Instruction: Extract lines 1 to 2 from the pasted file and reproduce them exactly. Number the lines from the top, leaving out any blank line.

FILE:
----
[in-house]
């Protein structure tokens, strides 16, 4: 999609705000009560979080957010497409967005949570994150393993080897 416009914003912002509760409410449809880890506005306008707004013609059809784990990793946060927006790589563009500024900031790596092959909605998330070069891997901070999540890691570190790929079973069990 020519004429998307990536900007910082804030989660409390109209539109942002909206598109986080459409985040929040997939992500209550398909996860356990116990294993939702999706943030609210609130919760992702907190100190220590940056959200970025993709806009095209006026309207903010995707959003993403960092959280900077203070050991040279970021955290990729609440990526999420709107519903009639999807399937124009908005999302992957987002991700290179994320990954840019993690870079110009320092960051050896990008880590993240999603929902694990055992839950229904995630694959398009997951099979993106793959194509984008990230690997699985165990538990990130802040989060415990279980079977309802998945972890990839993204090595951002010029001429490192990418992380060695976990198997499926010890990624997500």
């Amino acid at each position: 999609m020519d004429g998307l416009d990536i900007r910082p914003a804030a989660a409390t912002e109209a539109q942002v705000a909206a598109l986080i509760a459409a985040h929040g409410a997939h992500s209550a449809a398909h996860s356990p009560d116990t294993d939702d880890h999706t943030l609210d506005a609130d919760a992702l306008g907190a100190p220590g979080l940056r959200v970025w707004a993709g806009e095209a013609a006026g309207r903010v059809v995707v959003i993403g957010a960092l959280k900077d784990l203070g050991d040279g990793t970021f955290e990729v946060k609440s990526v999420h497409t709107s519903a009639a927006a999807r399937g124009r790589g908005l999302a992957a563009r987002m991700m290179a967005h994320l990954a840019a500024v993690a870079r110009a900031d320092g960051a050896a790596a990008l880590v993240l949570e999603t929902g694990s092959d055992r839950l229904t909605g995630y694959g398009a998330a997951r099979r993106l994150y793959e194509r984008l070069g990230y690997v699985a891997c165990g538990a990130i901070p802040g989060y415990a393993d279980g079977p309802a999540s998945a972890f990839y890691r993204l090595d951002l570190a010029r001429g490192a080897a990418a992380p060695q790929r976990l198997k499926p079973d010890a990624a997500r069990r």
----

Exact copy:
[in-house]
């Protein structure tokens, strides 16, 4: 999609705000009560979080957010497409967005949570994150393993080897 416009914003912002509760409410449809880890506005306008707004013609059809784990990793946060927006790589563009500024900031790596092959909605998330070069891997901070999540890691570190790929079973069990 020519004429998307990536900007910082804030989660409390109209539109942002909206598109986080459409985040929040997939992500209550398909996860356990116990294993939702999706943030609210609130919760992702907190100190220590940056959200970025993709806009095209006026309207903010995707959003993403960092959280900077203070050991040279970021955290990729609440990526999420709107519903009639999807399937124009908005999302992957987002991700290179994320990954840019993690870079110009320092960051050896990008880590993240999603929902694990055992839950229904995630694959398009997951099979993106793959194509984008990230690997699985165990538990990130802040989060415990279980079977309802998945972890990839993204090595951002010029001429490192990418992380060695976990198997499926010890990624997500």